Calling All Marketers: Let's Banish the Word 'Should'

Editor's Note: This article was featured on MinnPost.com and Ragan.com.

Words are the lifeblood of marketers and corporate communicators. Yet, seldom do we take time to reflect on the positive or negative power that a single common word can have on our intended audiences. Yes, there are plenty of words that scholars and social researchers advise marketers to avoid. For example, the word very rarely adds anything useful to a sentence. In fact, among the hundreds of writing pundits who advise not using very, inbound marketing HubSpot’s Niti Shah says the word has no business being said out loud.

Here’s another: Time Magazine suggests that the word ‘hope’ implies a lack of planning and to delete it entirely from your entrepreneurial vocabulary.

The word I want to focus on in this post is should.

stopshouldingonyourself

I’ve been trying to eliminate should from my lexicon in communicating with co-workers, clients, media – anyone, actually. It’s a lesson I learned from a former co-worker and friend who was diagnosed with multiple sclerosis. While she struggled with her new physical reality, mental, emotional and spiritual issues also overwhelmed her. Her doctor advised her to reduce as much stress as possible so she could concentrate on coping successfully with her diagnosis. As she navigated the myriad stress-reducing techniques available, one of the most effective was really quite simple: Eliminate should from her vocabulary.

“Simple,” however, does not mean “easy.” How many times a day do you utter the word should? How many times do you hear it in conversation? See it in ad copy? Come across it in a strategic plan, blog post, or even a tweet? How frequently do you type it in an email?

Eliminating any word that most corporate communicators and marketers take for granted can be daunting, but, depending on the word, can reap big benefits. Think about it:

  • Should places on our shoulders the burden of others’ expectations, rather than liberating us to live life on our own terms. “I should lose weight,” “I should be making more money” are two examples of a thought pattern that demands we live up to what somebody else thinks is the proper way to approach life regardless of our own desires. The same holds true for us as professional communicators: “I should be earning an agency promotion,” or “I should be winning that marketing award.”
  • Should is a shame-based word. Telling anyone – a co-worker, friend, spouse – that they should do this or should not do that is a passive way of pointing out that they are NOT doing what you want them to.
  • In a work setting, should indicates a lack of respect for the other – an inflexible “father knows best” attitude that can shut down back-and-forth dialogue that could generate better ideas. “You should use this process,” or “You should work with so-and-so on this project” may be well-intentioned advice, but phrases like this can deter an employee from searching for a better way.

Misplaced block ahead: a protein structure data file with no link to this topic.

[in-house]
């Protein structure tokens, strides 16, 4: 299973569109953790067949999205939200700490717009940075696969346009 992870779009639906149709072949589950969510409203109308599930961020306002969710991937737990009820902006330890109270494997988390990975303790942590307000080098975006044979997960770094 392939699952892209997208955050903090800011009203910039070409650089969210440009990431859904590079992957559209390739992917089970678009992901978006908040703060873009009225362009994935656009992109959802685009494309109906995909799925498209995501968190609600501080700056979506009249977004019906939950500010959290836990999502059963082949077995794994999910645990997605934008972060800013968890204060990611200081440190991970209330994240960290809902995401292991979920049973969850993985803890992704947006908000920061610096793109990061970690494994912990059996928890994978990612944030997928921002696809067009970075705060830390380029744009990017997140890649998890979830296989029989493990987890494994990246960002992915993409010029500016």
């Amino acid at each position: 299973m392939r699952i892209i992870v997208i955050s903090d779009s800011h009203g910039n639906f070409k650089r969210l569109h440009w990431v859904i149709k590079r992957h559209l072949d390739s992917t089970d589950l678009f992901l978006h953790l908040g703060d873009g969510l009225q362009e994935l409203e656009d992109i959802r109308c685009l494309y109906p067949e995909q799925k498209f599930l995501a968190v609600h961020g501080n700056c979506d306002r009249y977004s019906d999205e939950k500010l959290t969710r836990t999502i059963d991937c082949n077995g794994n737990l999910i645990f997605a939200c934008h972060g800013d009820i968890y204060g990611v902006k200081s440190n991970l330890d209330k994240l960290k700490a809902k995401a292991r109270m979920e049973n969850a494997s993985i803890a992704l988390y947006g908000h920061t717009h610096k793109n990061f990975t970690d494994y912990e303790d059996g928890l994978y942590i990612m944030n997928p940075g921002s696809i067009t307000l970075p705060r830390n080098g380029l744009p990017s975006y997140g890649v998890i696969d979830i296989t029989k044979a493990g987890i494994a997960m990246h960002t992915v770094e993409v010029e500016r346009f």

• Even in a PR and social media marketing agency setting like ours, telling a client that they should do something that we recommend implies that we know their business better than they do, and that’s not conducive to nurturing a productive agency/client partnership.

I’ve been working at eliminating should from my vocabulary for years, and still catch myself saying it occasionally. But, it’s worth the effort when you consider how negative the word is and how much guilt and shame it generates in all of us. So, please, stop shoulding on yourself.

Lessons Learned from My Journey to Remove Should from My Daily Word Diet

  1. Be conscious – Recognize the power of your words and continually be mindful of how you use them. Start by just listening for the word and, when you hear it, make note of it.
  2. Focus on the benefits – Instead of telling a co-worker or client they should be doing more of something; try to focus on the benefit of taking that particular action.
  3. Change your attitude – Rather than shoulding yourself to the gym, into saving more money or putting in extra hours to complete a work assignment, which is sure to generate fear, guilt or feelings of worthlessness, substitute should with want and see if you’re more likely to actually do the things you’ll benefit from.
  4. Realize you always have options – There is nothing – and I mean nothing – in this world that we HAVE to do. Yes, the consequences of doing certain things – like not paying your taxes or disobeying the law – are more dire than, say, not washing the dishes tonight. But it’s always our choice. That realization is incredibly liberating.

Try eliminating should from your daily word choice. It will take time. But, be patient; you’ll see improvements in your stress levels. You’ll also discover more positive, engaging conversations that can lead to more meaningful relationships both personally and professionally.

About the Author

Gwen Chynoweth

Gwen Chynoweth is the executive vice president and chief talent officer at Minneapolis-based Maccabee, a strategic public relations and online marketing agency.

Topics:  Corporate Communications, PR Perspectives

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